This year’s CEMF Vale Undergraduate Scholarship was awarded to two outstanding women, one of whom is Heidi Manicke! This scholarship is awarded to Canadian female undergraduates who are aspiring to pursue careers in the mining industry while being deeply involved in the engineering community.
Though the competition was tough this year, Heidi stood out due to her outstanding endeavors in the engineering community including being a mentor, leader, volunteer, ambassador and positive role model.
I recently had the pleasure of interviewing Heidi, who just completed her third-year at UBC for geological engineering. Apart from engineering, Heidi is an avid cyclist, involved in her local community, and a passionate traveler.
If you’re aspiring to become an engineer, Heidi’s story is full of helpful tips and inspiration!
What or who influenced you to study engineering?
I really like solving problems and finding new ways to do things, so engineering seemed like a natural path to follow. Even when I was little, I would take apart old, broken appliances to figure out how they worked. A past employer even gave me the nickname ‘MacGyver’ because of my unique problem solving skills!
How do you balance completing your undergraduate studies, extra-curricular involvement in engineering, and personal life?
I enjoy being busy – I hardly know what to do with myself otherwise! However, it can be difficult to balance everything, so it’s essential for me to set priorities and evaluate what is important in my life. I always put school first, and try to take a few hours each week to give back to my community. I am also careful to make sure I have enough time to get all my cycling training in, especially ramping up to race season in the spring and summer. Time on the bike also counts for most of my social and personal time – it’s what I love to do, and it’s great that it is something I can do with friends!
Where did you find the information you needed to decide that the engineering route was the right choice?
I honestly had no idea what engineering was until I was in my second year of a Bachelor of Arts degree at Queen’s University. Queen’s has such a great community, and the engineering students are amazing! At the time, I was heavily involved in the Queen’s Climbing Club, and a lot of the other members were engineering students. After many conversations about engineering and listening to their stories, and sneaking into a few engineering lectures, I knew it was the path for me.
What are your plans after completing your BASc?
I plan to work for a few years before returning to university to pursue a graduate degree.
Currently you’re working with Norwest Corporation as a Geo-technical co-op student: what are some of your key responsibilities? What do you think you’ll be able to take back to your studies?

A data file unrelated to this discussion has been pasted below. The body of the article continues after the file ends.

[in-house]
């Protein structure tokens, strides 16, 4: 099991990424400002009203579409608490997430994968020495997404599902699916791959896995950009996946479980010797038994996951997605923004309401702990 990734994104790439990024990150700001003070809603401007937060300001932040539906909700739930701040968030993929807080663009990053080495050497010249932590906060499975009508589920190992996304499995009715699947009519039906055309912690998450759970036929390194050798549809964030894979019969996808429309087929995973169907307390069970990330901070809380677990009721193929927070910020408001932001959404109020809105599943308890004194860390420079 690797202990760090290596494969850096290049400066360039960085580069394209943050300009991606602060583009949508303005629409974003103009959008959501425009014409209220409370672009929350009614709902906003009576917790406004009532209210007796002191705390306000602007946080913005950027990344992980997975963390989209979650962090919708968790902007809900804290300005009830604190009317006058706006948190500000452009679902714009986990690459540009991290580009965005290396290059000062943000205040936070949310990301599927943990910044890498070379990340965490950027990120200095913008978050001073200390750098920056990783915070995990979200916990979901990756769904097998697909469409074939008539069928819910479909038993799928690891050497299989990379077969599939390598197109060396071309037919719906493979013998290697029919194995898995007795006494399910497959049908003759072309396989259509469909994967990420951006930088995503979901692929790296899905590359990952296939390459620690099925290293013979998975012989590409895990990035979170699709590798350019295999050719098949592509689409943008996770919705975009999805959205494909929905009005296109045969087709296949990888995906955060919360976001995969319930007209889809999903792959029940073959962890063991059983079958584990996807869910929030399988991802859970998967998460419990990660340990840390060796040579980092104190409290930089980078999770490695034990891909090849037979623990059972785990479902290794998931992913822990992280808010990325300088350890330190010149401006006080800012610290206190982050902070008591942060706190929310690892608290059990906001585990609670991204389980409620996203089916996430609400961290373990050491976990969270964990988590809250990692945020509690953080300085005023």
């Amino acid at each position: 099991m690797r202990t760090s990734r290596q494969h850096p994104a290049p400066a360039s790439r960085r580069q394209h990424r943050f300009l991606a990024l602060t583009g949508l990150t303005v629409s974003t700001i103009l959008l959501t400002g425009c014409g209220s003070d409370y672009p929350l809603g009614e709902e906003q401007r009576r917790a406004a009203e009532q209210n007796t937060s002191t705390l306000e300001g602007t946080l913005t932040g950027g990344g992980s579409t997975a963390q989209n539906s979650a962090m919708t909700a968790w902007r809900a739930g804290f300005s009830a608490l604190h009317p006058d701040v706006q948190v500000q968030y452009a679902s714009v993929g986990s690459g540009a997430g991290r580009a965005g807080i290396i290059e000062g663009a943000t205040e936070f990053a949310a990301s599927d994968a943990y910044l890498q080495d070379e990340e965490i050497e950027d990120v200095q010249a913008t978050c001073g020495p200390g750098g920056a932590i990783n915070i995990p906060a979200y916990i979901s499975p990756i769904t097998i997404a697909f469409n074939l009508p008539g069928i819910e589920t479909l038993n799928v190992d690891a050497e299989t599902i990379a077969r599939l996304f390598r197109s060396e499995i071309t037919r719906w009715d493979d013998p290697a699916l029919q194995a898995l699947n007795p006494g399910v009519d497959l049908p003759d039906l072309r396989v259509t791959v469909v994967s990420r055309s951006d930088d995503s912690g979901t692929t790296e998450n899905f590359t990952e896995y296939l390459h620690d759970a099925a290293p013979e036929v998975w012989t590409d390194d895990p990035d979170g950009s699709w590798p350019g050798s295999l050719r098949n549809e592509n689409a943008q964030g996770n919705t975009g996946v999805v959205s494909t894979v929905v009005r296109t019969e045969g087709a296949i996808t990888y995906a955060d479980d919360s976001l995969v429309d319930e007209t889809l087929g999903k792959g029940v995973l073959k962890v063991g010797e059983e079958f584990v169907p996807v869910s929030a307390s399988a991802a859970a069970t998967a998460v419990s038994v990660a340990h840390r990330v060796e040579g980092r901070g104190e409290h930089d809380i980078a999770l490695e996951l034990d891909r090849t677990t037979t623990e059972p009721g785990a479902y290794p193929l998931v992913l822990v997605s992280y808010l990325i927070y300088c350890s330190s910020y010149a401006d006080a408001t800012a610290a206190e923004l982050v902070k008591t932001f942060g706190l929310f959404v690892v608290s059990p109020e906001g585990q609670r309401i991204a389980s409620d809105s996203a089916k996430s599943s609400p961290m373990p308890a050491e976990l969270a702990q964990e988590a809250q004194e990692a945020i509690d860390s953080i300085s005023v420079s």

I worked for Norwest last summer as well, and they are really wonderful to their co-op students. I’ve spent a great deal of my time with the instrument monitoring team, but have also had the opportunity to assist with design. It’s a really great way to apply what I have learned in school to the ‘real-world’, and at the same time, when I am in school I understand the real-life applications of what I am learning.
You spent two years studying abroad; what was it like? What were some of the main things you were able to take away from the experience?
The two years that I spent abroad were amazing – it was during those years where I really came out of my shell and grew as a person. I discovered what I am capable of and what is important to me. I also had to learn to be very self-reliant, which really improved my confidence.
You’re currently a member of Engineers Without Borders Canada. What are some of your favourite things about being a part of this program? Why do you think it’s important for engineering students to be involved in programs like this?
EWB is an amazing organization with great people that do remarkable things. All of the exec of the UBC chapter that I worked with are absolutely inspirational, and will do incredible things for the world. I think it is important for us to really think about the “bigger picture” and EWB is an organization that really promotes social responsibility and global thinking, such as: “How are the repercussions of my actions in Canada felt around the world?”
Being part of EWB has helped me view the world differently, and has inspired me to do what I can to promote global equality and to help people around the world reach their potential.
What did being one of two in all of Canada to receive the Vale CEMF undergraduate scholarships mean to you?
I feel incredibly honoured and humbled to have been chosen from all of Canada. It’s really fantastic that Vale goes beyond recognizing only academic accomplishment, but also places value on leadership, volunteerism and other accomplishments as well.
If you could give one piece of advice to girls/women aspiring to become engineers, what would it be?
Believe in yourself. When I was younger, I was told that I wasn’t good at math and science, and for a while, I believed it. I now believe that if you are passionate about something and pursue it with all the passion you can muster, then you will see results.